Part B The Hospital Window
Jack and Ben, both seriously ill, occupied the same hospital room. Jack, whose bed was next to the room's only window, was allowed to sit up in his bed for an hour each afternoon to help drain the fluid from his lungs. But Ben had to spend all day and night flat on his bed. To kill time the two men began to talk. They talked for hours about their wives, families, their homes, their jobs, their involvement in the military service, and where they had been on vacation. As days went by, a deep friendship began to develop between them.
Every afternoon when Jack could sit up, he would pass the time by describing to Ben all the things he could see outside the window. And Ben began to live for those one-hour periods where his world would be broadened and enlivened by all the activity and color of the world outside.
The window overlooked a park with a lovely lake. Ducks and swans played on the water while children sailed their model boats. Young lovers walked arm in arm amid flowers of every color of the rainbow. Grand old trees beautified the landscape, and a fine view of the city skyline could be seen in the distance.
As Jack described all this in exquisite detail, Ben would close his eyes and imagine the picturesque scenes.
One warm afternoon Jack described a parade passing by. Although Ben couldn't hear the band -- he could see it in his mind's eye as Jack portrayed it with descriptive words.
Days and weeks passed. One morning the day nurse arrived to bring water for their baths only to find the lifeless body of Jack, who had died peacefully in his sleep. She was saddened and called the hospital attendants to take the body away.
Ben was heart broken. Life without Jack was even more unbearable. How he longed to hear Jack's voice and his melodious descriptions of the outside world! As he looked at the window, an idea suddenly occurred to him. Perhaps he could see for himself what it was like outside. As soon as it seemed appropriate, Ben asked if he could be moved next to the window. The nurse was happy to make the switch, and after making sure he was comfortable, she left him alone.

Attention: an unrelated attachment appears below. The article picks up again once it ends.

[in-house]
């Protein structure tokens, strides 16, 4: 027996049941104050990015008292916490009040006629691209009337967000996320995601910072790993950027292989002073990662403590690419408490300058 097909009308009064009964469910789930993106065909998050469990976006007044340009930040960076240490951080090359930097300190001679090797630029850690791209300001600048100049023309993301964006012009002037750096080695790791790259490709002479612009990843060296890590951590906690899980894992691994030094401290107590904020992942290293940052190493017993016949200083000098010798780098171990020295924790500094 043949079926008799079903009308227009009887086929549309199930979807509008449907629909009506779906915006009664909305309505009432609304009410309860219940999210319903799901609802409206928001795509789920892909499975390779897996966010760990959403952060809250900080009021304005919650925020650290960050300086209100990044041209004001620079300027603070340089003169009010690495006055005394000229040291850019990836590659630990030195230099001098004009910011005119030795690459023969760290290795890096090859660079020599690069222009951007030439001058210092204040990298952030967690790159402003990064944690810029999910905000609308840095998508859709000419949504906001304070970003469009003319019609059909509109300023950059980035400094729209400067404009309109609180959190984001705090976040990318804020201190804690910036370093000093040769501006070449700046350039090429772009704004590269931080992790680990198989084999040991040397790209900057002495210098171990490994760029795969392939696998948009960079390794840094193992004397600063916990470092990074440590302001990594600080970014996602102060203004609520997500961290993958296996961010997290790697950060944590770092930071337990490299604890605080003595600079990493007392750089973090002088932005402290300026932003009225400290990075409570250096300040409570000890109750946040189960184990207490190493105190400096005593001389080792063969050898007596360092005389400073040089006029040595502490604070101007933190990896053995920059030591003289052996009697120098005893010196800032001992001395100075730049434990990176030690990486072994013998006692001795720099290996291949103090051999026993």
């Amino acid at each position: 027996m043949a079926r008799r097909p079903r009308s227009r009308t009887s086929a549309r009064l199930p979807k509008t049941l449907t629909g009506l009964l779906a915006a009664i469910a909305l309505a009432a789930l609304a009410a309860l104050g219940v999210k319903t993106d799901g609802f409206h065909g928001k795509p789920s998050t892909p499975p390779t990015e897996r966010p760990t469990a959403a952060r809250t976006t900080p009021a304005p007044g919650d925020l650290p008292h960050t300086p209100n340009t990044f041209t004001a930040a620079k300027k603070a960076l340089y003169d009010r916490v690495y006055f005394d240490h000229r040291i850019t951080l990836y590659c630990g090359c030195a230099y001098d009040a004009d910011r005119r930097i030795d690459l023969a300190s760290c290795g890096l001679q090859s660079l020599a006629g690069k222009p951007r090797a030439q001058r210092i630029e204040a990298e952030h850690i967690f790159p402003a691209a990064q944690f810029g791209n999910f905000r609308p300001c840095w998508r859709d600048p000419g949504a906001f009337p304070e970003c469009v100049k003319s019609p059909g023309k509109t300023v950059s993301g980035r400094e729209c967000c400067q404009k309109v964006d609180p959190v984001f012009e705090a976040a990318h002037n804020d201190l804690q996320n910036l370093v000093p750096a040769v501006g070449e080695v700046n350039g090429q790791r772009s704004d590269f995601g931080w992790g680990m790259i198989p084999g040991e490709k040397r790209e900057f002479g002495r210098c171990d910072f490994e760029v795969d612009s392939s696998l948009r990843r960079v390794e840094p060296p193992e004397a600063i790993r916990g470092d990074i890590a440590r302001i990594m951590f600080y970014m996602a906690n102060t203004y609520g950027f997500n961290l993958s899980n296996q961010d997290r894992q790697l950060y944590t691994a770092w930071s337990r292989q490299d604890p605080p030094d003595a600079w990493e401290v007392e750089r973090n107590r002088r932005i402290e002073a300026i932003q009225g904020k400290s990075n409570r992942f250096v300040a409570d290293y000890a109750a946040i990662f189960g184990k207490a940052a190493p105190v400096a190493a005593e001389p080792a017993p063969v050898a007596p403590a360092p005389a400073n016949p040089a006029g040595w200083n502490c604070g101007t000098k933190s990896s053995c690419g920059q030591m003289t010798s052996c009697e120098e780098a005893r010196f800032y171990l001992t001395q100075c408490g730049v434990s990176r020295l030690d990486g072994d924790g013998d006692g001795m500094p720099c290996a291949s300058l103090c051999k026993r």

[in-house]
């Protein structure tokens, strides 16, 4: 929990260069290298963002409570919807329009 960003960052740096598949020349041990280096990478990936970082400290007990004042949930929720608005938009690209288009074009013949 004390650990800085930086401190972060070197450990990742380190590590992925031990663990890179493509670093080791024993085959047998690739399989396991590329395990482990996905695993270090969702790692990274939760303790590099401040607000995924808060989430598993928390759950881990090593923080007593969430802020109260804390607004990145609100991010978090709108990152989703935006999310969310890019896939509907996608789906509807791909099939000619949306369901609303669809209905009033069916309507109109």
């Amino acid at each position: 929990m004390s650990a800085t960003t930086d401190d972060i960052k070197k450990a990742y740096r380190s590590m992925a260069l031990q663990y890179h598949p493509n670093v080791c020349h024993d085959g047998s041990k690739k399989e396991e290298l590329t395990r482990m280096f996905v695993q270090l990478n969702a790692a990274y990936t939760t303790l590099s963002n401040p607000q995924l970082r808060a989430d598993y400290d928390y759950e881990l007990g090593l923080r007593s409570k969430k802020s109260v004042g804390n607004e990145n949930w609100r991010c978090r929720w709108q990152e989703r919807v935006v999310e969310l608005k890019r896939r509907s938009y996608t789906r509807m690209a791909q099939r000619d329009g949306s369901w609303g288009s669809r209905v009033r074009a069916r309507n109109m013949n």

Slowly, painfully, he propped himself up on one elbow to take his first look at the world outside. Finally, he would have the joy of seeing it for himself! He strained to slowly turn to look out the window beside the bed. It faced a blank wall!
'What could have compelled my roommate to describe such wonderful things outside this window?' Ben asked the nurse when she returned.
'Perhaps he just wanted to encourage you to live on,' she said. 'You know, he was blind and could not even see the wall.'

  1. What does the story mainly tell us?

  2. Which of the following adjectives can best describe Jack?

  3. What did Jack describe to Ben according to the story?

Part C
Additional Listening
Short Conversations
Conversation 1:
M: How do you like your roommate, Debby?
W: Ever since we met on the first day of college, we've been inseparable.
Q: What do you know about Debby and her roommate?
Conversation 2:
M: Have you heard from Linda lately? You two were so intimate in college.
W: Well, honestly, I haven't heard from her as much as I used to since she moved to the east coast two months ago. But I'm sure the friendship between us is as strong as it was before.
Q: What can you infer from the woman’s response?
Conversation 3:
W: Do you keep in touch with your old friends back home now that you don't see them regularly?
M: Frankly, after I moved to this city, I'm out of touch with most of them except a few close ones.
Q: What does the man mean?
Conversation 4:
W: It's polite to call a friend before we visit, isn't it?
M: You're right. People usually don't like surprise visits. But close friends often drop in on each other.
Q: What does the man mean?
Conversation 5:
M: Cathy, it seems that you and Sally do almost everything together.
W: That's true. You see, we were born on the same day. We both majored in fashion designing. And we even have the same love for using bright-colored material in our designs. Isn't it amazing!
Q: What can we learn from the conversation?

Part D
The Colors of Friendship

Legend has it that the colors of the world started to quarrel one day. All claimed that they were the best, the most beautiful.